Preprint

Managing Collaboration in Heterogeneous Swarms of Robots with Blockchains

Authors:
Preprints and early-stage research may not have been peer reviewed yet.
To read the file of this research, you can request a copy directly from the authors.

Abstract

One of the key challenges in the collaboration within heterogeneous multi-robot systems is the optimization of the amount and type of data to be shared between robots with different sensing capabilities and computational resources. In this paper, we present a novel approach to managing collaboration terms in heterogeneous multi-robot systems with blockchain technology. Leveraging the extensive research of consensus algorithms in the blockchain domain, we exploit key technologies in this field to be integrated for consensus in robotic systems. We propose the utilization of proof of work systems to have an online estimation of the available computational resources at different robots. Furthermore, we define smart contracts that integrate information about the environment from different robots in order to evaluate and rank the quality and accuracy of each of the robots' sensor data. This means that the key parameters involved in heterogeneous robotic collaboration (computational resources and sensing capabilities) are integrated within the Blockchain and estimated at all robots equally without explicitly sharing information about the robots' hardware or sensors. Trustability is based on the verification of data samples that are submitted to the blockchain within each data exchange transaction, and validated by other robots operating in the same environment.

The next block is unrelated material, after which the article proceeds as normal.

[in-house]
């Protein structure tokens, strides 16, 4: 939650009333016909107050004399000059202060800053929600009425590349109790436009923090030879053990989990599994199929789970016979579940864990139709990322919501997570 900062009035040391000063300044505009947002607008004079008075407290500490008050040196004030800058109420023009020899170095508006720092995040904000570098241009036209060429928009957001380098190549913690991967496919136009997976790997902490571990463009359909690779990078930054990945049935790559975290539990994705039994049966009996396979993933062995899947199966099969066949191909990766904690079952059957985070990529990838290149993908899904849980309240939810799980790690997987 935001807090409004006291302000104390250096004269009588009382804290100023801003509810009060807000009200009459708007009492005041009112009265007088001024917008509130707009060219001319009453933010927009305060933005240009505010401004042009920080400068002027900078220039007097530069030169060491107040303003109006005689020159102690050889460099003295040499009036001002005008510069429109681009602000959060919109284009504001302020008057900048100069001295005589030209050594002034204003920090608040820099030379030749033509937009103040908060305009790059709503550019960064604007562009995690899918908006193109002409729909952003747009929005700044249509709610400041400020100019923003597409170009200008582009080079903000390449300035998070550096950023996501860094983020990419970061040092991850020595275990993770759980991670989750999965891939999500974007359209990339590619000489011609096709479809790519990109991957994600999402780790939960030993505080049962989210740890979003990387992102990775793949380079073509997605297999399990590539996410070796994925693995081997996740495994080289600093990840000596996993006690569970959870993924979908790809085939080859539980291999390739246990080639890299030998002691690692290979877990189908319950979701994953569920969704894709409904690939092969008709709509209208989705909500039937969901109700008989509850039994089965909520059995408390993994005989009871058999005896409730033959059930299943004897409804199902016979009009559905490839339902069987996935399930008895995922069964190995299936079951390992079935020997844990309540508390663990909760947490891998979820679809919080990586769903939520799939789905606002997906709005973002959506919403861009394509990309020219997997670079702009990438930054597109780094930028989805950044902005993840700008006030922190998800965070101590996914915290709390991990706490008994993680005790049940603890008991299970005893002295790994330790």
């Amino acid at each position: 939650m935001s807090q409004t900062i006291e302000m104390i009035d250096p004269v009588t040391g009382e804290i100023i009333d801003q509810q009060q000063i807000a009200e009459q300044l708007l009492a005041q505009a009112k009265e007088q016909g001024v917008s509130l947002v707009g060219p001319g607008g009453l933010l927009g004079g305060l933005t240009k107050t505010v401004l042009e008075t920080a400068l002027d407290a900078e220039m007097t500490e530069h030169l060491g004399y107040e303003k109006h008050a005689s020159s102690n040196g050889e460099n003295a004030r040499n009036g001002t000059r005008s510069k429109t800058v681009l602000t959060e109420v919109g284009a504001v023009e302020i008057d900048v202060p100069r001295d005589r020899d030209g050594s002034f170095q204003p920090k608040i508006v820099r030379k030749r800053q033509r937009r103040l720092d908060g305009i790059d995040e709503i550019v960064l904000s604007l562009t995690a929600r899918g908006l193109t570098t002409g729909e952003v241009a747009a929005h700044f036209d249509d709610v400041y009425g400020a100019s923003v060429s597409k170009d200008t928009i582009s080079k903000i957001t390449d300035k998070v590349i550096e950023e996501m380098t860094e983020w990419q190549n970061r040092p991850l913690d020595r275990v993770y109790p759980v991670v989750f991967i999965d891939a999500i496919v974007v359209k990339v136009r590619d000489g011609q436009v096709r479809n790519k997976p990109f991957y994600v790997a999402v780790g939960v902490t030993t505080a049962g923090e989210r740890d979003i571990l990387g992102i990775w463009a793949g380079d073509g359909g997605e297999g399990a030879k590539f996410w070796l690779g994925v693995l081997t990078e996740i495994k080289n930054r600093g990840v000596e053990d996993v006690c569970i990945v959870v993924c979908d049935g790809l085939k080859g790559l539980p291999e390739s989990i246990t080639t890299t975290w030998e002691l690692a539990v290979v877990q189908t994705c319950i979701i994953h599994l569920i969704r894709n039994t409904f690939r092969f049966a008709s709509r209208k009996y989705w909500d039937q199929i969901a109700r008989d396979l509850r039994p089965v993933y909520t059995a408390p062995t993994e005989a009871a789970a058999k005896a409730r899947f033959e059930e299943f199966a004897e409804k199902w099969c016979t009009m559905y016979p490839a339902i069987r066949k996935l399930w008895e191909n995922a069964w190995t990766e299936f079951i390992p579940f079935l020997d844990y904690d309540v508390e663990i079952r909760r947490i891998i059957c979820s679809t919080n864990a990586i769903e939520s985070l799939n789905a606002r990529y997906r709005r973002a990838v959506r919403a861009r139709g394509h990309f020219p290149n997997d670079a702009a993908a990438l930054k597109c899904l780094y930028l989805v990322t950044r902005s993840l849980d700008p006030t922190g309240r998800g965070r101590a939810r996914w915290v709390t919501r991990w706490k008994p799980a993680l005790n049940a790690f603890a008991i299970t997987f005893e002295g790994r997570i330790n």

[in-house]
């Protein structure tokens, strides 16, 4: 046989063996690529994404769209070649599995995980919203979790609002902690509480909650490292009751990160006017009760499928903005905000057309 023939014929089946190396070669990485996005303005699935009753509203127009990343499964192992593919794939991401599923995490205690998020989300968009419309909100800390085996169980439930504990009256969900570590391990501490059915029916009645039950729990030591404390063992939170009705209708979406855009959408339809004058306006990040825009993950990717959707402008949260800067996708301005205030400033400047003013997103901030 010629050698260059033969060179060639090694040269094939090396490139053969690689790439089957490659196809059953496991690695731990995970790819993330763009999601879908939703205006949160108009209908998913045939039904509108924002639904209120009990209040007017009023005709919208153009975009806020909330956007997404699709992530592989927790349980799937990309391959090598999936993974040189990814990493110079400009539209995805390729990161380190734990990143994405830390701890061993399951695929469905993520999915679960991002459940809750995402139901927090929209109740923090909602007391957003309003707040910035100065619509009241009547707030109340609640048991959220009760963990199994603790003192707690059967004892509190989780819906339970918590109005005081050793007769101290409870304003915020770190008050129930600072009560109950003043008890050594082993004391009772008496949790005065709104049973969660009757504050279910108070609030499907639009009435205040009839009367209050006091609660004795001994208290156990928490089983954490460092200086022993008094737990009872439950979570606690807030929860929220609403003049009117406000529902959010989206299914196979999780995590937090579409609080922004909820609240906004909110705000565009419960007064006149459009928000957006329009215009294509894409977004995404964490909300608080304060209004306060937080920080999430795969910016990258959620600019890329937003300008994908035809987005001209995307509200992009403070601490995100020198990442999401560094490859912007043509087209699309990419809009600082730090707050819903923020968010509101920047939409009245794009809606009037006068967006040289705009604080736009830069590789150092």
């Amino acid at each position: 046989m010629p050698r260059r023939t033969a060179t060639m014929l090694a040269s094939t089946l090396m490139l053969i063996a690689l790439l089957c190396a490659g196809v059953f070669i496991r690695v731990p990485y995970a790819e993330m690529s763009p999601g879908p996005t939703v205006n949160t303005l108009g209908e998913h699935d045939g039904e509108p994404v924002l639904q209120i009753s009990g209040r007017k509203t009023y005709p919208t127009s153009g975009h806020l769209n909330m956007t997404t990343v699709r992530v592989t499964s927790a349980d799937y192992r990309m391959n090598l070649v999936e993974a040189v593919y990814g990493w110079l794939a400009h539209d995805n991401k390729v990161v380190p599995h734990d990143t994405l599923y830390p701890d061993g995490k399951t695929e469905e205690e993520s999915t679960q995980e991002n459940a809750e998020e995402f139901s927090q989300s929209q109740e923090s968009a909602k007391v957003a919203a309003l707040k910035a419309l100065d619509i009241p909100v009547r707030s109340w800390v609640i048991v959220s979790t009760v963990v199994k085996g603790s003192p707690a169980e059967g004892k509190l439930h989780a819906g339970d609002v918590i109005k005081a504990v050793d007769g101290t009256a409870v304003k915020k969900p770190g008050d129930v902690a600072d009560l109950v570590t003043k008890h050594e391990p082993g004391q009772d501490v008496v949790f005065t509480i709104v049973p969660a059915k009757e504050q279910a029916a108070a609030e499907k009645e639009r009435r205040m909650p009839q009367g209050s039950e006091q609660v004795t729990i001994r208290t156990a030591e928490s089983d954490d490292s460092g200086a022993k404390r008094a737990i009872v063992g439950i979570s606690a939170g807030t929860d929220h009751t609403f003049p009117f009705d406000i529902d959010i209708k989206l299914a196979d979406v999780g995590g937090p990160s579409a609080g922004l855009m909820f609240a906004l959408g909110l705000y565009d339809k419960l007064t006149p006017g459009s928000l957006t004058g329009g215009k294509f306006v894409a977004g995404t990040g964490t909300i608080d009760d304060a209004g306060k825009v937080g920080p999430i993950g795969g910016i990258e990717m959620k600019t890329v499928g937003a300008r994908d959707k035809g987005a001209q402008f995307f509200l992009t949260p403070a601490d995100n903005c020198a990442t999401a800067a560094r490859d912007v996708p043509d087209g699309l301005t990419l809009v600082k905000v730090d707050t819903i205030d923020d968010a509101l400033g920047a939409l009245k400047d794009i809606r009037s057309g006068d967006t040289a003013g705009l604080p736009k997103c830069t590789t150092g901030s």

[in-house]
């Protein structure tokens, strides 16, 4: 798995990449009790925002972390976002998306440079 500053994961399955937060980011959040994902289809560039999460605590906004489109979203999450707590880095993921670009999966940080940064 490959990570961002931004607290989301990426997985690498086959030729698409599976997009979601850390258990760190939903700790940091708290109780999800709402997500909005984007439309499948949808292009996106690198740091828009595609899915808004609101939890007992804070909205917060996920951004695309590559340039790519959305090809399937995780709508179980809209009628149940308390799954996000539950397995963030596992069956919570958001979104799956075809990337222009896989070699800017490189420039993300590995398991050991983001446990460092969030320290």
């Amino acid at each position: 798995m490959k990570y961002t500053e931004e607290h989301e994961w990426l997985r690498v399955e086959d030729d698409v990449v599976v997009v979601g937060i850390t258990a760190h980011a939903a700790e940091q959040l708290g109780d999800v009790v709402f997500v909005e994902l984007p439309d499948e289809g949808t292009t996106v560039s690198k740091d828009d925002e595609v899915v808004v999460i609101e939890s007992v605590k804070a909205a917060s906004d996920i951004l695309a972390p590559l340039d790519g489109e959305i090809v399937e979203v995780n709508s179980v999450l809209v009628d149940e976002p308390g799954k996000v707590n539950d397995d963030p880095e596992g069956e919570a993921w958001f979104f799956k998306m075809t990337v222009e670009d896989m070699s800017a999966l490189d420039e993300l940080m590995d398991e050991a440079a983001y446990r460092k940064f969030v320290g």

No file available

Request Full-text Paper PDF

To read the file of this research,
you can request a copy directly from the authors.

ResearchGate has not been able to resolve any citations for this publication.
Article
Full-text available
Cooperative behaviors in multi-robot systems emerge as an excellent alternative for collaboration in search and rescue tasks to accelerate the finding survivors process and avoid risking additional lives. Although there are still several challenges to be solved, such as communication between agents, power autonomy, navigation strategies, and detection and classification of survivors, among others. The research work presented by this paper focuses on the navigation of the robot swarm and the consensus of the agents applied to the victims detection. The navigation strategy is based on the application of particle swarm theory, where the robots are the agents of the swarm. The attraction and repulsion forces that are typical in swarm particle systems are used by the multi-robot system to avoid obstacles, keep group compact and navigate to a target location. The victims are detected by each agent separately, however, once the agents agree on the existence of a possible victim, these agents separate from the general swarm by creating a sub-swarm. The sub-swarm agents use a modified rendezvous consensus algorithm to perform a formation control around the possible victims and then carry out a consensus of the information acquired by the sensors with the aim to determine the victim existence. Several experiments were conducted to test navigation, obstacle avoidance, and search for victims. Additionally, different situations were simulated with the consensus algorithm. The results show how swarm theory allows the multi-robot system navigates avoiding obstacles, finding possible victims, and settling down their possible use in search and rescue operations.
Conference Paper
Full-text available